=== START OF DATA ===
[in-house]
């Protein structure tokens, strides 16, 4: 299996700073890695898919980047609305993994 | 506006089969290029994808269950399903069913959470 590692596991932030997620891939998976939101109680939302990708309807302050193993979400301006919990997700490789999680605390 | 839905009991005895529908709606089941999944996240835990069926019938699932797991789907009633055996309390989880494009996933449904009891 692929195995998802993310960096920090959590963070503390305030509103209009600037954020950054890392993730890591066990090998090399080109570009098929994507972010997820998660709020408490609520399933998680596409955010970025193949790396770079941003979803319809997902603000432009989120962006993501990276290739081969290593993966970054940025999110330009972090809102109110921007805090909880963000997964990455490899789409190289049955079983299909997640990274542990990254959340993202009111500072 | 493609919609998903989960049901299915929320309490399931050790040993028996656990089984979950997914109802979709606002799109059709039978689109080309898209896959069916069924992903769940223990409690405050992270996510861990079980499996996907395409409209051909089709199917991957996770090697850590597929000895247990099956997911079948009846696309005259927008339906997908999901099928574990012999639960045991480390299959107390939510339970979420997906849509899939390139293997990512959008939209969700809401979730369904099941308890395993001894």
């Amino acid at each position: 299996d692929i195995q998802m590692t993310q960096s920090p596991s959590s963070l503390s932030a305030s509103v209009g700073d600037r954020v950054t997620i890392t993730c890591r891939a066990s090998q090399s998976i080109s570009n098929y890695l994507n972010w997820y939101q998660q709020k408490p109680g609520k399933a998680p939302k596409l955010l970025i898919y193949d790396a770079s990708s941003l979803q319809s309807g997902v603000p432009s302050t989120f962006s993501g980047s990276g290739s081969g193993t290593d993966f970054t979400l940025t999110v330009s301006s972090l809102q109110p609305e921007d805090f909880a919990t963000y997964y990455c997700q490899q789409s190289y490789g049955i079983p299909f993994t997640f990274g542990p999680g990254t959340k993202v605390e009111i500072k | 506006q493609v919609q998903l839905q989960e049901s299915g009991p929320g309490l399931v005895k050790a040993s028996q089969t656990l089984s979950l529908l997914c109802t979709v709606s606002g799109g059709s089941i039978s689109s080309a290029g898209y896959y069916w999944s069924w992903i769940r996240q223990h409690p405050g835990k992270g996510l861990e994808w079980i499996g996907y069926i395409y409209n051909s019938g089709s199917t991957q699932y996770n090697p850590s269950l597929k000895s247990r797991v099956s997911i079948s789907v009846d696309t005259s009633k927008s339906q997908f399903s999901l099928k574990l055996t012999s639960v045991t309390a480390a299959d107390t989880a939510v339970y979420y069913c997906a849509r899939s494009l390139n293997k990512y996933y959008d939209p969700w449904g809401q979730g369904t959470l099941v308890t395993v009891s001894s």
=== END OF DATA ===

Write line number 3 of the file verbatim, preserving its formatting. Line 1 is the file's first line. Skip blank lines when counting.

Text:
């Amino acid at each position: 299996d692929i195995q998802m590692t993310q960096s920090p596991s959590s963070l503390s932030a305030s509103v209009g700073d600037r954020v950054t997620i890392t993730c890591r891939a066990s090998q090399s998976i080109s570009n098929y890695l994507n972010w997820y939101q998660q709020k408490p109680g609520k399933a998680p939302k596409l955010l970025i898919y193949d790396a770079s990708s941003l979803q319809s309807g997902v603000p432009s302050t989120f962006s993501g980047s990276g290739s081969g193993t290593d993966f970054t979400l940025t999110v330009s301006s972090l809102q109110p609305e921007d805090f909880a919990t963000y997964y990455c997700q490899q789409s190289y490789g049955i079983p299909f993994t997640f990274g542990p999680g990254t959340k993202v605390e009111i500072k | 506006q493609v919609q998903l839905q989960e049901s299915g009991p929320g309490l399931v005895k050790a040993s028996q089969t656990l089984s979950l529908l997914c109802t979709v709606s606002g799109g059709s089941i039978s689109s080309a290029g898209y896959y069916w999944s069924w992903i769940r996240q223990h409690p405050g835990k992270g996510l861990e994808w079980i499996g996907y069926i395409y409209n051909s019938g089709s199917t991957q699932y996770n090697p850590s269950l597929k000895s247990r797991v099956s997911i079948s789907v009846d696309t005259s009633k927008s339906q997908f399903s999901l099928k574990l055996t012999s639960v045991t309390a480390a299959d107390t989880a939510v339970y979420y069913c997906a849509r899939s494009l390139n293997k990512y996933y959008d939209p969700w449904g809401q979730g369904t959470l099941v308890t395993v009891s001894s």